What differentiates an introvert from an asshole?
I ask this not to be sarcastic, but because I don't think I know anymore. I've always considered myself a pretty hard introvert, using that to excuse how draining I find interaction with others, my sometimes short temper, my occasional impatience with kids, and other such anti-social tendencies. But then today it occurred to me that this kind of behavior is virtually indistinguishable from your ordinary, run-of-the-mill asshole. If we didn't have a fancy term like "introvert" (or "INFP" if you like your fanciness Meyers-Briggs style), I'd probably just be written off as a cantankerous, crusty old jerk. Mothers would hustle their children away from me, neighbors would be stiffly polite while searching for the nearest exit point, and I'd never interact with anyone.
Hey, wait -- that's how things are NOW. See? Introvert, asshole, there doesn't seem to be much distance between those concepts at this point. I'm worried that as time goes on I'm going to end up sitting in a cave up on a mountain, shunned by all decent humans, shaking my fist and yelling "You kids get the hell off my hill!" as the goats gambol by.
Thursday, May 31, 2007
What differentiates an introvert from an asshole?
Monday, May 28, 2007
Tonight Deron Williams, the greatest point guard to ever play professional basketball, simultaneously scored all of his team's points, defended every player from San Antonio, manned all five positions, delivered a baby on the sidelines during a timeout, filled beer orders in the concession stand, and coached the team, at least according to the broadcast I watched.
Unfortunately, Williams was unavailable for comment after the glorious, transcendent game because he was trying to get commentators Mark Jackson, Jeff Van Gundy, and Mike Breen shaken loose from his jock strap.
Seemingly lost amid the love, the San Antonio Not Deron Williamses won the game, but that's a very minor, some might say negligible, point. The fact that they scored more points should only underscore the brilliance that is young Mr. Williams who, if we haven't mentioned it before, is the Greatest Man Ever To Play Basketball.
The broadcast was also marred by one of the most awkward moments in recent sports broadcasting history I can recall. Play by play man Mike Breen was pointing out that the Utah Deron Williamses had faced elimination twice already in the playoffs, winning both contests against the Houston Not Deron Williamses. "But that," Breen said, "was against a much lesser opponent."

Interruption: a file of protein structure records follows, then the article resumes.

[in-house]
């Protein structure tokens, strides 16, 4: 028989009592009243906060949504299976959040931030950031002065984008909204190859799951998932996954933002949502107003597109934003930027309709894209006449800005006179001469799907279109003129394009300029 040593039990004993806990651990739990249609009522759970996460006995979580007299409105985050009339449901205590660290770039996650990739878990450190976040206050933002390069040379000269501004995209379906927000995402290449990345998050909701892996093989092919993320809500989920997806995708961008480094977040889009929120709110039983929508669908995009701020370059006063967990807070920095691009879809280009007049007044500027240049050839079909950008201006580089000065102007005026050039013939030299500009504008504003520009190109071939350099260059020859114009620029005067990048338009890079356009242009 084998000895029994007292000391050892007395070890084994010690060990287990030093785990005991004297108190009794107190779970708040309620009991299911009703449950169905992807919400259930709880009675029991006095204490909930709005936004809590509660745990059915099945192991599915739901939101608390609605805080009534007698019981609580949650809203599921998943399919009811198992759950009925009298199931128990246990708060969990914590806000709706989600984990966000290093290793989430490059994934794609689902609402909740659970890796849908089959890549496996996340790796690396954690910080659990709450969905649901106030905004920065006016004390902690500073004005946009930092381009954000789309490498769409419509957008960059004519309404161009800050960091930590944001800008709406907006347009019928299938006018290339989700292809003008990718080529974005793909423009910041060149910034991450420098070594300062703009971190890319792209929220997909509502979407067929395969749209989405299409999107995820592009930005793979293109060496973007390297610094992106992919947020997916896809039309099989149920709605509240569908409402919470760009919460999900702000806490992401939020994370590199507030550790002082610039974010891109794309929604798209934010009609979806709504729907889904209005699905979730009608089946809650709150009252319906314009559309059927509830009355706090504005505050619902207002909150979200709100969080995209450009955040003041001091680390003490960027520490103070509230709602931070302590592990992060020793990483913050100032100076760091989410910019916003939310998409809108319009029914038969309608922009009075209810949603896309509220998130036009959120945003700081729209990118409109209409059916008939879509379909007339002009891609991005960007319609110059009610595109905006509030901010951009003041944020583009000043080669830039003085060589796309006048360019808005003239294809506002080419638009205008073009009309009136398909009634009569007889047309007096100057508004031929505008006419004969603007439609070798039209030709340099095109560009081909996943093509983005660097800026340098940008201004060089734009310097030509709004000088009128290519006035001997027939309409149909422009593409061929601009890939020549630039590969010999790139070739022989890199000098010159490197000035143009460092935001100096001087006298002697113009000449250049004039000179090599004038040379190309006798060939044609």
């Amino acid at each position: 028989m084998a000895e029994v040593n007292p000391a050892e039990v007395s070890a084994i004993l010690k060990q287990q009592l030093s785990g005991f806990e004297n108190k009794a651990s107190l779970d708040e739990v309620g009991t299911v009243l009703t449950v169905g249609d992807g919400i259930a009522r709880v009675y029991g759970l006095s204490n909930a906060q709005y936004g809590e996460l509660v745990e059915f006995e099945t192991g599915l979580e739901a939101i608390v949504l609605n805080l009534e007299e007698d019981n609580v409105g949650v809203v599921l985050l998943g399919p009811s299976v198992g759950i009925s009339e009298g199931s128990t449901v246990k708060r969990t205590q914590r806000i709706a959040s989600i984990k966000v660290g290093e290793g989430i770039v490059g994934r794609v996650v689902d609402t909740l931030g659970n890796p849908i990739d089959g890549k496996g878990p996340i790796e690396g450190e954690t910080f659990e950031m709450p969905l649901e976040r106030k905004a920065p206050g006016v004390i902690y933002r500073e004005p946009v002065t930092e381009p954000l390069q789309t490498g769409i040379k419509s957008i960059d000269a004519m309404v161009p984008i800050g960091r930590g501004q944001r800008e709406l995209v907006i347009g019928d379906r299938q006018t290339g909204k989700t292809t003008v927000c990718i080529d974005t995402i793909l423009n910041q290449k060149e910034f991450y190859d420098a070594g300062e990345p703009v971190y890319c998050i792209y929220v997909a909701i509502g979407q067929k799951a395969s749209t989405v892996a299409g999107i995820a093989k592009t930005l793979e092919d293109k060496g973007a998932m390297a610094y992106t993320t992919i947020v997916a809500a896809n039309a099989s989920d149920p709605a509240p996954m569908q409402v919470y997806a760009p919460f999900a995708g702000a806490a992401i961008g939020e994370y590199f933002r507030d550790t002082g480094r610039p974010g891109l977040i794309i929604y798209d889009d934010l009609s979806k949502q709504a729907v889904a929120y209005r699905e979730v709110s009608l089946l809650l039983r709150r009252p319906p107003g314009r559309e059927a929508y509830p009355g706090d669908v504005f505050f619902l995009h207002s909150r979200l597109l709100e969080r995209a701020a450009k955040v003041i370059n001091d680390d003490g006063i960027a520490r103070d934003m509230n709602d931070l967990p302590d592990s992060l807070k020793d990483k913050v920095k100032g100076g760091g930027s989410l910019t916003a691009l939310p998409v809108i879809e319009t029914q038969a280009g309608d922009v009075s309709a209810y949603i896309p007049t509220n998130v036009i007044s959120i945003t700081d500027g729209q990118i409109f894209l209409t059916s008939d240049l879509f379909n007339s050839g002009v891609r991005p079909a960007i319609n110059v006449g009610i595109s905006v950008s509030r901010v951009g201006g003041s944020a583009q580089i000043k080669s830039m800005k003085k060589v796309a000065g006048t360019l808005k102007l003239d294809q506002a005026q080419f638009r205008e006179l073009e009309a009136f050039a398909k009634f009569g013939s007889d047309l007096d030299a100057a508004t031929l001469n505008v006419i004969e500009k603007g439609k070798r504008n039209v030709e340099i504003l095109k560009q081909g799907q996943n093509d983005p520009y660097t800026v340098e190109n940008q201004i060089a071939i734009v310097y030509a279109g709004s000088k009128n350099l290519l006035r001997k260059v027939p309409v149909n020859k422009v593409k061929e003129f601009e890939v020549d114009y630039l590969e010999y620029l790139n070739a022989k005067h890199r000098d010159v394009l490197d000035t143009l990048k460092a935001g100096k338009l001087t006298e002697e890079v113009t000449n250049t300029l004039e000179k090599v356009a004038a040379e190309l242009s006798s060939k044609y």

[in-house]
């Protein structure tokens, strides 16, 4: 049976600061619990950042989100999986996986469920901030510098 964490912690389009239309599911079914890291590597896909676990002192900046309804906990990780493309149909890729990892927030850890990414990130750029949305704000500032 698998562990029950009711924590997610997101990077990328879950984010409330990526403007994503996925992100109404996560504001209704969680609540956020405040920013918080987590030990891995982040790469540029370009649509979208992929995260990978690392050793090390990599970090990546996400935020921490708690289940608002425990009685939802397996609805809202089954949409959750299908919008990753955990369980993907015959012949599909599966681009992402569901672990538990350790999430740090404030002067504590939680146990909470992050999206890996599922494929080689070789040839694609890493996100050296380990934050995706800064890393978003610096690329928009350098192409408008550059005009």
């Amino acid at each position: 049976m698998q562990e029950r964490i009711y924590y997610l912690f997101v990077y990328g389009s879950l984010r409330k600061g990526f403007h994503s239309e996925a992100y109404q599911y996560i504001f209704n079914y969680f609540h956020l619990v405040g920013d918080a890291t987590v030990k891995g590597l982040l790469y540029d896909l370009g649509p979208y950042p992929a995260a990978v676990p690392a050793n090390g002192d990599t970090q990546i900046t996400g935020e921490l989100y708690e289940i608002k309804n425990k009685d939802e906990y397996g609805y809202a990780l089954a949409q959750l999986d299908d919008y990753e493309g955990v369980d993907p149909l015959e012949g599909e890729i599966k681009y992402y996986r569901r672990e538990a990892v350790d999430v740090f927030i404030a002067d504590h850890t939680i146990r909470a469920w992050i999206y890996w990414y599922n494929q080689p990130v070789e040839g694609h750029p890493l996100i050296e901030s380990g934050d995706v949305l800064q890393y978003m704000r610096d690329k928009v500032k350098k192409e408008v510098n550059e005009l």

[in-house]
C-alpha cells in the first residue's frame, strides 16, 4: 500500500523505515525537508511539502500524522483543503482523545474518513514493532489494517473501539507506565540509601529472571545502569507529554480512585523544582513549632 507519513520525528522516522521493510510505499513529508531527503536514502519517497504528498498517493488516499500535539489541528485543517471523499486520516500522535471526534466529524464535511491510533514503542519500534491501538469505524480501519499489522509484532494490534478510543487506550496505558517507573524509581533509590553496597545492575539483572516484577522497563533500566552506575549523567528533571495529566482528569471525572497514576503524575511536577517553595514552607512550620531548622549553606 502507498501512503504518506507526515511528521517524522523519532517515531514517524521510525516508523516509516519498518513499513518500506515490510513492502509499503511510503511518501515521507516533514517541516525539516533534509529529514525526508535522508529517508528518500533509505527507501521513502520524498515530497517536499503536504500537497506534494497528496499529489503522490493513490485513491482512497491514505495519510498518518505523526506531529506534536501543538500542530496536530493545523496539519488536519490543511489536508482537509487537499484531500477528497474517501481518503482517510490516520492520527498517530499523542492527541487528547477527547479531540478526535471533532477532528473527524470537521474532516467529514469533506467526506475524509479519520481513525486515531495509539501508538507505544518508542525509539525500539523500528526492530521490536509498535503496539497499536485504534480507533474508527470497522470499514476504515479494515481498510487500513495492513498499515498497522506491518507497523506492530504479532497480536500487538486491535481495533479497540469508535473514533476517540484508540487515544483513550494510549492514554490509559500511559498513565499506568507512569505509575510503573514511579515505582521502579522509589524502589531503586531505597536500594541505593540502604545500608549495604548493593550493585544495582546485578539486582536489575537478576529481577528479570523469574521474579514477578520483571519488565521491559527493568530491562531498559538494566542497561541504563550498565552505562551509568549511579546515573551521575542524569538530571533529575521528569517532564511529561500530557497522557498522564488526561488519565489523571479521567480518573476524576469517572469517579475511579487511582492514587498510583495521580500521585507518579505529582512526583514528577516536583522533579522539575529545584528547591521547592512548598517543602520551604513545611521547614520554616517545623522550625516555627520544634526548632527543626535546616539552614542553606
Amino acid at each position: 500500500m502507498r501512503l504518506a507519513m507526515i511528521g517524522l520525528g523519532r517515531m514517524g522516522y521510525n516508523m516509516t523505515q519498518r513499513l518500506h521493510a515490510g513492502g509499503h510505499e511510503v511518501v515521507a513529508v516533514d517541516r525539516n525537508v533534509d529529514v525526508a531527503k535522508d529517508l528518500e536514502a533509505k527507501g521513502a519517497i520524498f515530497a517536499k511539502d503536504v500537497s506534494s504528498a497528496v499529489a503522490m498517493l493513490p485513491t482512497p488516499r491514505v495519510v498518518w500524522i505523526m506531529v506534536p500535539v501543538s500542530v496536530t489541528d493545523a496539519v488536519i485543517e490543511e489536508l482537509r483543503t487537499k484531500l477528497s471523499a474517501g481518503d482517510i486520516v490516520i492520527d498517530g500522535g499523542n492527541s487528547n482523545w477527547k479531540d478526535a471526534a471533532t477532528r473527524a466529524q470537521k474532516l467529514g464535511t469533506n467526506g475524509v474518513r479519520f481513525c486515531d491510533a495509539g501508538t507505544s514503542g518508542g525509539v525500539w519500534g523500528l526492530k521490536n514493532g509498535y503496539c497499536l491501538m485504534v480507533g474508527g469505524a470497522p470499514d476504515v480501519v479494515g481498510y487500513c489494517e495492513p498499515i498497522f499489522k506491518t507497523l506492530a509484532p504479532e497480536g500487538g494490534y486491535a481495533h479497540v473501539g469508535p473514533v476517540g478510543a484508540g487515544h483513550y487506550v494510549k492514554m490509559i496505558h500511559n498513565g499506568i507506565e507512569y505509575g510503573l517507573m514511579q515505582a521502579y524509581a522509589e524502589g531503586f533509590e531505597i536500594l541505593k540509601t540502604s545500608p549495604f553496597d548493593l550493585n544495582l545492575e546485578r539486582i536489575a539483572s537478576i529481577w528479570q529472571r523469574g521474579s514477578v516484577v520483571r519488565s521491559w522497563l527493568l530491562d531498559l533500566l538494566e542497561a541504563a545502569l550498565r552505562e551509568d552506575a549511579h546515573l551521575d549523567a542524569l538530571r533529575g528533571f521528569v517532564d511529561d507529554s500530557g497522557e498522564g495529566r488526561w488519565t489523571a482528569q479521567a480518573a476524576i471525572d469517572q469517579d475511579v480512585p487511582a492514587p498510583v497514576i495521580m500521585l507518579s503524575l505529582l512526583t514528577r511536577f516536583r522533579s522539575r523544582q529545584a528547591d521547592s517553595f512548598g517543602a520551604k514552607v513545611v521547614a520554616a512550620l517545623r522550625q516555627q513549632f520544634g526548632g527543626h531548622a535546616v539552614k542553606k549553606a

Sitting right next to Breen at the broadcast table all night, including when he made this comment? The coach of that very same "lesser opponent", Jeff Van Gundy.
If he's not careful, Breen's going to end up with Van Gundy velcroed to his leg before the series is over and Deron Williams will have to use his Nobel Prize for Point Guarding medal to break it up.
Digby linked to an article in the Washington Post today titled "If It Feels Good to Be Good, It Might Be Only Natural" that presages what I believe will be the next major cultural conflict between science and religion: neuroscience.
Grafman and others are using brain imaging and psychological experiments to study whether the brain has a built-in moral compass. The results -- many of them published just in recent months -- are showing, unexpectedly, that many aspects of morality appear to be hard-wired in the brain, most likely the result of evolutionary processes that began in other species.
No one can say whether giraffes and lions experience moral qualms in the same way people do because no one has been inside a giraffe's head, but it is known that animals can sacrifice their own interests: One experiment found that if each time a rat is given food, its neighbor receives an electric shock, the first rat will eventually forgo eating.
What the new research is showing is that morality has biological roots -- such as the reward center in the brain that lit up in Grafman's experiment -- that have been around for a very long time.
The more researchers learn, the more it appears that the foundation of morality is empathy. Being able to recognize -- even experience vicariously -- what another creature is going through was an important leap in the evolution of social behavior. And it is only a short step from this awareness to many human notions of right and wrong ...
You would be hard pressed to find a subject most people would consider more firmly entrenched in the religious magisteria than morality. Why we should act the way we do is, I would argue, just about the most fundamental question religion can answer, at least in terms of its practical impact on everyday life. And now science is beginning to tell us that it has something to say on the subject after all.
Eventually, as research into the biological foundations of human behavior and thought continues, we'll probably end up right where we are today with evolution. There will be a few religious fundamentalist holdouts who reject everything science has to teach us about the world. There will be a few atheists who loudly trumpet this as evidence that God does not exist. And the vast majority will simply shrug their shoulders, understanding that no matter what we learn about the workings of the universe, we're not going to change our minds about what it all means anyway. Theistic moderates will simply claim that "This is how God chose to do it", and atheist moderates will say "Yet again we see that God is not necessary to explain anything, but feel free to believe that if it makes you feel better."
And somewhere, Ken Ham will open an "Anti-Neuroscience Museum", bilking his gullible followers out of millions. THAT you can bank on.
Saturday, May 26, 2007
Annie asked me to post this for her, and I think you'll see why I love her so.